More good stuff: Ralph (it’s pronounced “Ralph,” by the way) Fiennes is extremely funny and a little bit endearing, doing his Leonard Rossiter impersonation which he always does when asked to be light. No bad thing. I can’t decide if it IS an impression or if it’s just his natural comic mode. Weirdly, Peter Serafinowicz’s impersonation of Ralph Fiennes as Leonard Rossiter seems to predate IN BRUGES, the first film I saw in which he got his Rossiter on properly. Maybe he was inspired by it.
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The whole rest of the cast is very fine. It’s deliriously overdone, like everything with Anderson. Is this role a good use of, say, Harvey Keitel’s remaining time on earth? He mainly seems to have been employed to jiggle his pectorals. Couldn’t somebody who needs the money and exposure more be given a chance at that? But it was nice to see Jeff Goldblum, who doesn’t seem to do enough movies, and who should still be a top leading man, not some kind of guest star. Nobody else can do what he does.

This is really the first Wes Anderson film with proper villains, it seems to me. Adrien Brody is not really heavyweight enough compared to Willem Dafoe, who does all the nasty stuff anyway, so there’s a slight problem of dramatic priorities in terms of dealing with those characters and their evil schemes. The violence was startling for an Anderson film. Sure it’s cartoony but it leaps out at you in this flat, pastel, artificial world. I felt it was a problem that (a) Anderson concocts his own version of European history, with a Ruritanian central setting (which is fine in itself) menaced by a fictional version of Nazi Germany (which was fine for Chaplin in THE GREAT DICTATOR but doesn’t make such clear sense here) and (b) gives almost all the violence to some scheming aristocrats — in other words, Nazi Germany, present by proxy, has almost no role in the story. I didn’t get the sense that the personal perfidies of Brody and Dafoe were there to be compared to the encroaching political darkness, either in terms of “These minor villainies are insignificant compared to what’s coming” or “These minor villainies are a microcosm of what’s coming.” I felt Anderson was actually uncomfortable dealing with the politics at all. He’s said that the kind of politics he likes in films is the kind you get in DUNE — fictional factions whose movements add to the reality of the created world, rather than saying anything about this world or making any kind of point. I mean, there are NO politics in DUNE — there are good guys, bad guys, and different factions, but there is no sense that the Atreides clan, the Harkonnens or the Emperor desire any different kind of constitutional set-up. It’s similar in GBH.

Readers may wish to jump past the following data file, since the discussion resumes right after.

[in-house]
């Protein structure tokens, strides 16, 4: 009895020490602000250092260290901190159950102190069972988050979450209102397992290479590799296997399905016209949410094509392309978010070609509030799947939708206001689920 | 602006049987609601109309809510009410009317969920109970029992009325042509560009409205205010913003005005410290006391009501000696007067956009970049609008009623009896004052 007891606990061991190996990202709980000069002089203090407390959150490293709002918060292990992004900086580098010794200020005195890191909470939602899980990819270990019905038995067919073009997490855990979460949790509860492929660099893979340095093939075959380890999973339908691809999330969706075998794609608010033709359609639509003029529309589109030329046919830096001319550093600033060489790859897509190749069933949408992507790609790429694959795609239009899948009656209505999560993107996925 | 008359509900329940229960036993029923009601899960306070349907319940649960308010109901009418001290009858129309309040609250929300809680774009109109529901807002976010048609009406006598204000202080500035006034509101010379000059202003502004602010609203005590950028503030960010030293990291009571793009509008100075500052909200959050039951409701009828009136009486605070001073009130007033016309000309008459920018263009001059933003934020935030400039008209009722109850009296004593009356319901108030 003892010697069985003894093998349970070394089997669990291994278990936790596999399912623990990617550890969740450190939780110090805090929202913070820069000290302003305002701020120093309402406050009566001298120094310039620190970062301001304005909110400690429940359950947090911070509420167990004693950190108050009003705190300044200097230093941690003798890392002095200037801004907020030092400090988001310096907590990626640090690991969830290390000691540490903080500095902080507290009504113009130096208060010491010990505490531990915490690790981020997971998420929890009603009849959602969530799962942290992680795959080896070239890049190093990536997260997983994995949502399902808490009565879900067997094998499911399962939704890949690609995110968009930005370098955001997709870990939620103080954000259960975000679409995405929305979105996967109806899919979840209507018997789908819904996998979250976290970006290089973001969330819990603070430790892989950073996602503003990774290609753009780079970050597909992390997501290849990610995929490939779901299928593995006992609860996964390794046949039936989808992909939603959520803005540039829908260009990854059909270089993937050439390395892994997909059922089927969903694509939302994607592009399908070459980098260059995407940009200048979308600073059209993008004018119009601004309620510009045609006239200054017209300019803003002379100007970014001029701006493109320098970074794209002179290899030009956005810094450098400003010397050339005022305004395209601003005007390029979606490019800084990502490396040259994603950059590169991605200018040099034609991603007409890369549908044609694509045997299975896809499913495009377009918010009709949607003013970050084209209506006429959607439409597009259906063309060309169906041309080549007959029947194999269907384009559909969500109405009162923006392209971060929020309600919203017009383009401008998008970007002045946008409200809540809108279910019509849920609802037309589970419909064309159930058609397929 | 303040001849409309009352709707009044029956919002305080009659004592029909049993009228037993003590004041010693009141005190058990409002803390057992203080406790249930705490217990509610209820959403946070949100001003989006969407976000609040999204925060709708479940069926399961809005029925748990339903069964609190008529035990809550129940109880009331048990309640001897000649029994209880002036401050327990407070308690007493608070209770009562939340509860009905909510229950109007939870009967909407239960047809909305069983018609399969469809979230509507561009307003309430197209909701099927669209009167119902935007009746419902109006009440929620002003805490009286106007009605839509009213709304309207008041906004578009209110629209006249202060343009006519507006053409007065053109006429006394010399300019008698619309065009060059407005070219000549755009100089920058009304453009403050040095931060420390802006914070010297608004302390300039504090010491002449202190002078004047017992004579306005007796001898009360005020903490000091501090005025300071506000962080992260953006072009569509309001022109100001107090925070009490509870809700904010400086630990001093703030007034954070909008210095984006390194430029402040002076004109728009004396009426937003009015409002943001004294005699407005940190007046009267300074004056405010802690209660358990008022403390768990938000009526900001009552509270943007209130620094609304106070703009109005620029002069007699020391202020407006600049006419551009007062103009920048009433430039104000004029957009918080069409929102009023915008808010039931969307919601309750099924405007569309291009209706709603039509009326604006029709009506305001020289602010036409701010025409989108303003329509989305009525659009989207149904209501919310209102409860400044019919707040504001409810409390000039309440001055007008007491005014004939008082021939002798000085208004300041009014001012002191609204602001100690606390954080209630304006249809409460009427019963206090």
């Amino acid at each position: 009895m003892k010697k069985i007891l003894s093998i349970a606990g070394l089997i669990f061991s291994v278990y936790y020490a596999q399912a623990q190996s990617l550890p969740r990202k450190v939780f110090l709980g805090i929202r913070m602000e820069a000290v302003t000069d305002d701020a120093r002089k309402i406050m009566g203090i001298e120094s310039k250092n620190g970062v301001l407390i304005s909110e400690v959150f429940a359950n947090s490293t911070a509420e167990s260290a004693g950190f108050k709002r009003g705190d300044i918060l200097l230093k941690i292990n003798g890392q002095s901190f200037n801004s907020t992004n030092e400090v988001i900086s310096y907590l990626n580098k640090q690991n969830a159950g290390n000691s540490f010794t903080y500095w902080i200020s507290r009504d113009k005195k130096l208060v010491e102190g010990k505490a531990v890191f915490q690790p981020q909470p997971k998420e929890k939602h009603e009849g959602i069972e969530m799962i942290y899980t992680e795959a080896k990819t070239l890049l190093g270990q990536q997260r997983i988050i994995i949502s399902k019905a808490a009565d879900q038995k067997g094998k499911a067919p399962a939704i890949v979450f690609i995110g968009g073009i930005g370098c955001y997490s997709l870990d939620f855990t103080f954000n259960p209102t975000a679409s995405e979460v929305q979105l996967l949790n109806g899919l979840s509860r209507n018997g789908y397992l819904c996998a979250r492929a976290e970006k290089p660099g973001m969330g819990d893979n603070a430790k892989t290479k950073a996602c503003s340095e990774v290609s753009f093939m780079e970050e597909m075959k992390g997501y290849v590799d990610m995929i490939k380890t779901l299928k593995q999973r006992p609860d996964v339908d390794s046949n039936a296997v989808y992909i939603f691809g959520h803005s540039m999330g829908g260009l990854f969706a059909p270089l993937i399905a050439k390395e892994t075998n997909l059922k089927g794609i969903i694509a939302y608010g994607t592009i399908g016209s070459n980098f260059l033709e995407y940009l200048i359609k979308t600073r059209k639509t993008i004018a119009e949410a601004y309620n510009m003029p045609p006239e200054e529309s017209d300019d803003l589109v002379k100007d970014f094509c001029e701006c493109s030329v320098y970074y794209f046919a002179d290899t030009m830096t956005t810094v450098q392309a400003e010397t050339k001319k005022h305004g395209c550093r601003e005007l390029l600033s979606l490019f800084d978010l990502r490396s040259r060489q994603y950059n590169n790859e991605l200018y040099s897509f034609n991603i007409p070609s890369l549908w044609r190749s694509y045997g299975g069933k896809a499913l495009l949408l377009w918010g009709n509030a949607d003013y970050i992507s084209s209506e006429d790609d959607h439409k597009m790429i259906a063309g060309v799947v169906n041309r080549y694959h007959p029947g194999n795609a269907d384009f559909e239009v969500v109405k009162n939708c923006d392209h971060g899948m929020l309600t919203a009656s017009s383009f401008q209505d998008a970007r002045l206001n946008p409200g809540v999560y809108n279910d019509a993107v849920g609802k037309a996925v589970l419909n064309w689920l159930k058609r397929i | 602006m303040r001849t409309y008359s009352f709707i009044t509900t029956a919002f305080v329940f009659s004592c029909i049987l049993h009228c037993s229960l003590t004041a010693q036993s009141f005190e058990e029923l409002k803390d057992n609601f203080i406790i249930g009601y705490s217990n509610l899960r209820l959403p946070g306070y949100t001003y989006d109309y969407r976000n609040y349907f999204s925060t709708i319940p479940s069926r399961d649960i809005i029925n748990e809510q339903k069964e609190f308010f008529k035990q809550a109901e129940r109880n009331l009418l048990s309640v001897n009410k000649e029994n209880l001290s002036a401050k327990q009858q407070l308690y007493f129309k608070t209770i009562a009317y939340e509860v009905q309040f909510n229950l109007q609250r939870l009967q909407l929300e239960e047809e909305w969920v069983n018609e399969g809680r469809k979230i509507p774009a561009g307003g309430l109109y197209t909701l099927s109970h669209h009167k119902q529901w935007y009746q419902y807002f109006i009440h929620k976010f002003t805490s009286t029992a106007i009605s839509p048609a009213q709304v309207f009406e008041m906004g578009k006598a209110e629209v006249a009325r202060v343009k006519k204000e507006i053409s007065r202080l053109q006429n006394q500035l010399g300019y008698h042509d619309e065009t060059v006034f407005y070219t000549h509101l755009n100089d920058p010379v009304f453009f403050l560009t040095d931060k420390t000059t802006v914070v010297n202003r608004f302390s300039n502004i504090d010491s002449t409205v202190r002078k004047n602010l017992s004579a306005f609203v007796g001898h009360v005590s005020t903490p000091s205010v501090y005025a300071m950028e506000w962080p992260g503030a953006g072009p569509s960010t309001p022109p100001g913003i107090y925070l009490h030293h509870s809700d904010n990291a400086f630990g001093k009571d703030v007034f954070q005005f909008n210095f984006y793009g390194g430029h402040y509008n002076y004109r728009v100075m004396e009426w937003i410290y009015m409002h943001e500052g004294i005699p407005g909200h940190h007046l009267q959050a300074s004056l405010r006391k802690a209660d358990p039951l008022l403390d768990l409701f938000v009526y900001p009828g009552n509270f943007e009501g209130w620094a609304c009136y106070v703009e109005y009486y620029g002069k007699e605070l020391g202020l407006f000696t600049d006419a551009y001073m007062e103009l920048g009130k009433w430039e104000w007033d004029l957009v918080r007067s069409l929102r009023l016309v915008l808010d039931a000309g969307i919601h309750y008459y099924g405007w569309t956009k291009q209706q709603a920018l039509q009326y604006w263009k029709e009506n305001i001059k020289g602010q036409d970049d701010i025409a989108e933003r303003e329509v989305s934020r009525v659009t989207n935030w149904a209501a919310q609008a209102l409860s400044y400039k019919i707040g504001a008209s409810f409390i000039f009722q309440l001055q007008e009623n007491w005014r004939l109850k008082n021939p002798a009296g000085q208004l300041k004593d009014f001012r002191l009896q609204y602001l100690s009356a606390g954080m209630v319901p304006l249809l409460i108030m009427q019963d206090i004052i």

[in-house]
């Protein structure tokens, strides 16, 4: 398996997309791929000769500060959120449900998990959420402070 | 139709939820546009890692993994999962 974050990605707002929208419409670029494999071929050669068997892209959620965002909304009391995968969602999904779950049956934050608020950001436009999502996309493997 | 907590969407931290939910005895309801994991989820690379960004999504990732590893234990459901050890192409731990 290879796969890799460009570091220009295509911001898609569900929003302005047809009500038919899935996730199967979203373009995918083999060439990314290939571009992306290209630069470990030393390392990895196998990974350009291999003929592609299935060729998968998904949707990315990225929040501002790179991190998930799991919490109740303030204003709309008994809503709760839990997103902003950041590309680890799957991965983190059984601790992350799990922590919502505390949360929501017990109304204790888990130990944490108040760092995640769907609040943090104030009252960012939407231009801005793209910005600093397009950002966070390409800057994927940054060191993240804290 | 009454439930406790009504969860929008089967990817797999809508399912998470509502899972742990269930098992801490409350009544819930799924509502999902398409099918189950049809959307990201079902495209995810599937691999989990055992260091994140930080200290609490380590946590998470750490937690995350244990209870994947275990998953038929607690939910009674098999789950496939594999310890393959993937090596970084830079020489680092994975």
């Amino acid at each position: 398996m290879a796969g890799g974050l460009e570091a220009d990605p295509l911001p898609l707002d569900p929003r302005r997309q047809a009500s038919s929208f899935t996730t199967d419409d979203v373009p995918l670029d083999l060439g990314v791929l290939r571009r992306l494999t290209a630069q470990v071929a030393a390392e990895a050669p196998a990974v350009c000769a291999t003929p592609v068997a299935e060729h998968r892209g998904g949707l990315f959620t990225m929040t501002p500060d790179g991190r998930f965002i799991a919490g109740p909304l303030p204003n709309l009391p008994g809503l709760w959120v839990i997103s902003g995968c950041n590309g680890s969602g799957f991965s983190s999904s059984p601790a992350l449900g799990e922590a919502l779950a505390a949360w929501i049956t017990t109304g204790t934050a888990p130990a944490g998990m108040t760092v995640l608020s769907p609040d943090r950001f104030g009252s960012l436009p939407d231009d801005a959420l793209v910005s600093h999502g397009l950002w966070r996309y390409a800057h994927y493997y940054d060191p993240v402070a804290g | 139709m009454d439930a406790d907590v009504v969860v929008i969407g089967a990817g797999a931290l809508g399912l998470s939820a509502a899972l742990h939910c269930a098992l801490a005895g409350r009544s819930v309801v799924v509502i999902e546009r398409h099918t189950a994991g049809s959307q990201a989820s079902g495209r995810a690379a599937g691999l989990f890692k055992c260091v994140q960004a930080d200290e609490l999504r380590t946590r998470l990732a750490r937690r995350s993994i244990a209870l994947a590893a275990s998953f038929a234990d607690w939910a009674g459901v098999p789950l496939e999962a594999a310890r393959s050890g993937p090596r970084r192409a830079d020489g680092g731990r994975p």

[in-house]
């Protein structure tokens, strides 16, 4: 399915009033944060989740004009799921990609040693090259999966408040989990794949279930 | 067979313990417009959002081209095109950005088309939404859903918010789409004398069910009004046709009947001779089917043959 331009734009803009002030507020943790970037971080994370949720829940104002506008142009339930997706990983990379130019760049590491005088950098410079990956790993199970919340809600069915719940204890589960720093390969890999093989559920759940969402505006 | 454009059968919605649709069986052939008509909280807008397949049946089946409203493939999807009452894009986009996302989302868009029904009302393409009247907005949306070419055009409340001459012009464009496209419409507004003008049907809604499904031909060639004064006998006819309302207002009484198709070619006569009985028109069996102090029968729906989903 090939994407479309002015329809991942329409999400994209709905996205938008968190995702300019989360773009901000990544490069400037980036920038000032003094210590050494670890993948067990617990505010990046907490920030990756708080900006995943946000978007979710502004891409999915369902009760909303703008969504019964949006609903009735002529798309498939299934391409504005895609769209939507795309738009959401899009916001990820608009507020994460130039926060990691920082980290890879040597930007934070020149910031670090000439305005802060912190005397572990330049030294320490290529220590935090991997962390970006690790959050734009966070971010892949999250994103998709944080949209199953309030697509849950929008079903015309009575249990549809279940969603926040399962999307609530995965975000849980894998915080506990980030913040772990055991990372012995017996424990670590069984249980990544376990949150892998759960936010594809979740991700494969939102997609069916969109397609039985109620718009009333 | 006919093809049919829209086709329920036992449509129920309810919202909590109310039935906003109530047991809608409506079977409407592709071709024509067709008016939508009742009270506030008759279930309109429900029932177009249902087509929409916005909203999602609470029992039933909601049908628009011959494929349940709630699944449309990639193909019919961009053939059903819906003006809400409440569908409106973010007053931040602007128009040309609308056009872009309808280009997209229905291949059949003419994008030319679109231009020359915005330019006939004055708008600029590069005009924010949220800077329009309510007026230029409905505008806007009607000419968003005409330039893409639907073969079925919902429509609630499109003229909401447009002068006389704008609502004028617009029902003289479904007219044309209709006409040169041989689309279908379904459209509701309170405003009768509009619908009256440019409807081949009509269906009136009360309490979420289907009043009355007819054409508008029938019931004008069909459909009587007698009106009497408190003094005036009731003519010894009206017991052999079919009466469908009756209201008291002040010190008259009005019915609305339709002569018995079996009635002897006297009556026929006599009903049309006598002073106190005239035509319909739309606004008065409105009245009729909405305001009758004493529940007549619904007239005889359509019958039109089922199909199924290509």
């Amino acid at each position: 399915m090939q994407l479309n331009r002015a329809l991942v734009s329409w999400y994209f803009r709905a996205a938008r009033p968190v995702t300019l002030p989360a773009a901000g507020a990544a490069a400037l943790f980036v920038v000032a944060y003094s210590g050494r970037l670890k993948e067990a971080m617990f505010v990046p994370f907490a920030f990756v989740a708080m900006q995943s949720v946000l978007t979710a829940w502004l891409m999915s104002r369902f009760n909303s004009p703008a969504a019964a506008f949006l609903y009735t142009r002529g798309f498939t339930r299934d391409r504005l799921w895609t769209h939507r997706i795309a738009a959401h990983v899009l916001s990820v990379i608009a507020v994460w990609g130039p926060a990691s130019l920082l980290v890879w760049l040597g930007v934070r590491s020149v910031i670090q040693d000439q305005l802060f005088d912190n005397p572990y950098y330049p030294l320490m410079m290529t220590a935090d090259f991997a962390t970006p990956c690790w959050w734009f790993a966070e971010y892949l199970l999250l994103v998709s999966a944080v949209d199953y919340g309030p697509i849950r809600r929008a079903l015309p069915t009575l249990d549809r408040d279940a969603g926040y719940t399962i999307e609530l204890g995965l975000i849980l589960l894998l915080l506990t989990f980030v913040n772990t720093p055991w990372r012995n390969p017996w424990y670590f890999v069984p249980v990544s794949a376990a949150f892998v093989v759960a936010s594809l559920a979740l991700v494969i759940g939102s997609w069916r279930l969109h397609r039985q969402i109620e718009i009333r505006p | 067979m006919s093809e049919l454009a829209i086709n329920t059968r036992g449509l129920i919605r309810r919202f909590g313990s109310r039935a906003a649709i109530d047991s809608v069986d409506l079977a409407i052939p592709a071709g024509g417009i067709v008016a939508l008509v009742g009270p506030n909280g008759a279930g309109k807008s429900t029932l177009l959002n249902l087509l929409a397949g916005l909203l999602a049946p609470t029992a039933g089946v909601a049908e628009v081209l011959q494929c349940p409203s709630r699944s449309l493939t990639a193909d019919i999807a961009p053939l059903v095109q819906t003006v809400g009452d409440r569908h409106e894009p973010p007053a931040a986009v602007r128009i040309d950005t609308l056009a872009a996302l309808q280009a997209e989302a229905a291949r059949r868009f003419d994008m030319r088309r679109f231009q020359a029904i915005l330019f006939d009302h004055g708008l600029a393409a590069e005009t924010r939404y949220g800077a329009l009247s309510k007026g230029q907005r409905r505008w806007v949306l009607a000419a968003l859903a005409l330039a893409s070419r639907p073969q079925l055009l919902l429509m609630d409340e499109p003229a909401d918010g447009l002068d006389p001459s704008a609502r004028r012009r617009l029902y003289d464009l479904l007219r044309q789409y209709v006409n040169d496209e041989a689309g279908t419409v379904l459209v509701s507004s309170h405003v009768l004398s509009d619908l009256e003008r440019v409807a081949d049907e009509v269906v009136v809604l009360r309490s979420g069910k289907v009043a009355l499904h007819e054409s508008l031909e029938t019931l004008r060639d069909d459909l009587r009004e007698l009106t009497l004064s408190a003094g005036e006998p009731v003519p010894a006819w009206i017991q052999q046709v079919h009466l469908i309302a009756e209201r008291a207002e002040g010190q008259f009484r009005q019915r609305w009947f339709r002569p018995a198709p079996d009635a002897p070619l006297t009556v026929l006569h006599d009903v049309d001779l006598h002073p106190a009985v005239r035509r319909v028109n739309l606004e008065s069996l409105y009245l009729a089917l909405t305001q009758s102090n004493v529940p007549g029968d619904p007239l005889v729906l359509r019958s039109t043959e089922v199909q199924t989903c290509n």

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The natural comparison would be with Lubitsch and TO BE OR NOT TO BE. How do you stage a comic operetta narrative against a backdrop of fascism? The difference is, Lubitsch had a compelling reason to do it and he knew what the reason was, and he clearly thought deeply about all his choices. I mean, for all I know Anderson had reasons and thought deeply too, I just don’t see the evidence onscreen. I think the film falls short of that part of its ambition which is serious, which is why I don’t feel reminded of the work of Stefan Zweig.

One thing that was fun about MOONRISE KINGDOM was that it didn’t have any bad guys but still managed to function as a peculiar kind of action movie, making quite enthusiastic use of Bruce Willis as an icon of that genre. GBH has a chase through a museum seemingly inspired by the one in Hitchcock’s TORN CURTAIN (a lovely scene in a darkened hall full of suits of armour, each picked out of the enveloping blackness by its own personal spotlight, is the film’s most striking visual development — it doesn’t violate Anderson’s ironclad aesthetic, but it doesn’t look like anything else he’s done either) and a toboggan chase that comes either from ON HER MAJESTY’S SECRET SERVICE (an influential film, these days) or THE FEARLESS VAMPIRE KILLERS, though the figures’ movements in longshot have the speeded-up zaniness of FANTASTIC MR FOX.

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I would like another animated Wes Anderson film, please.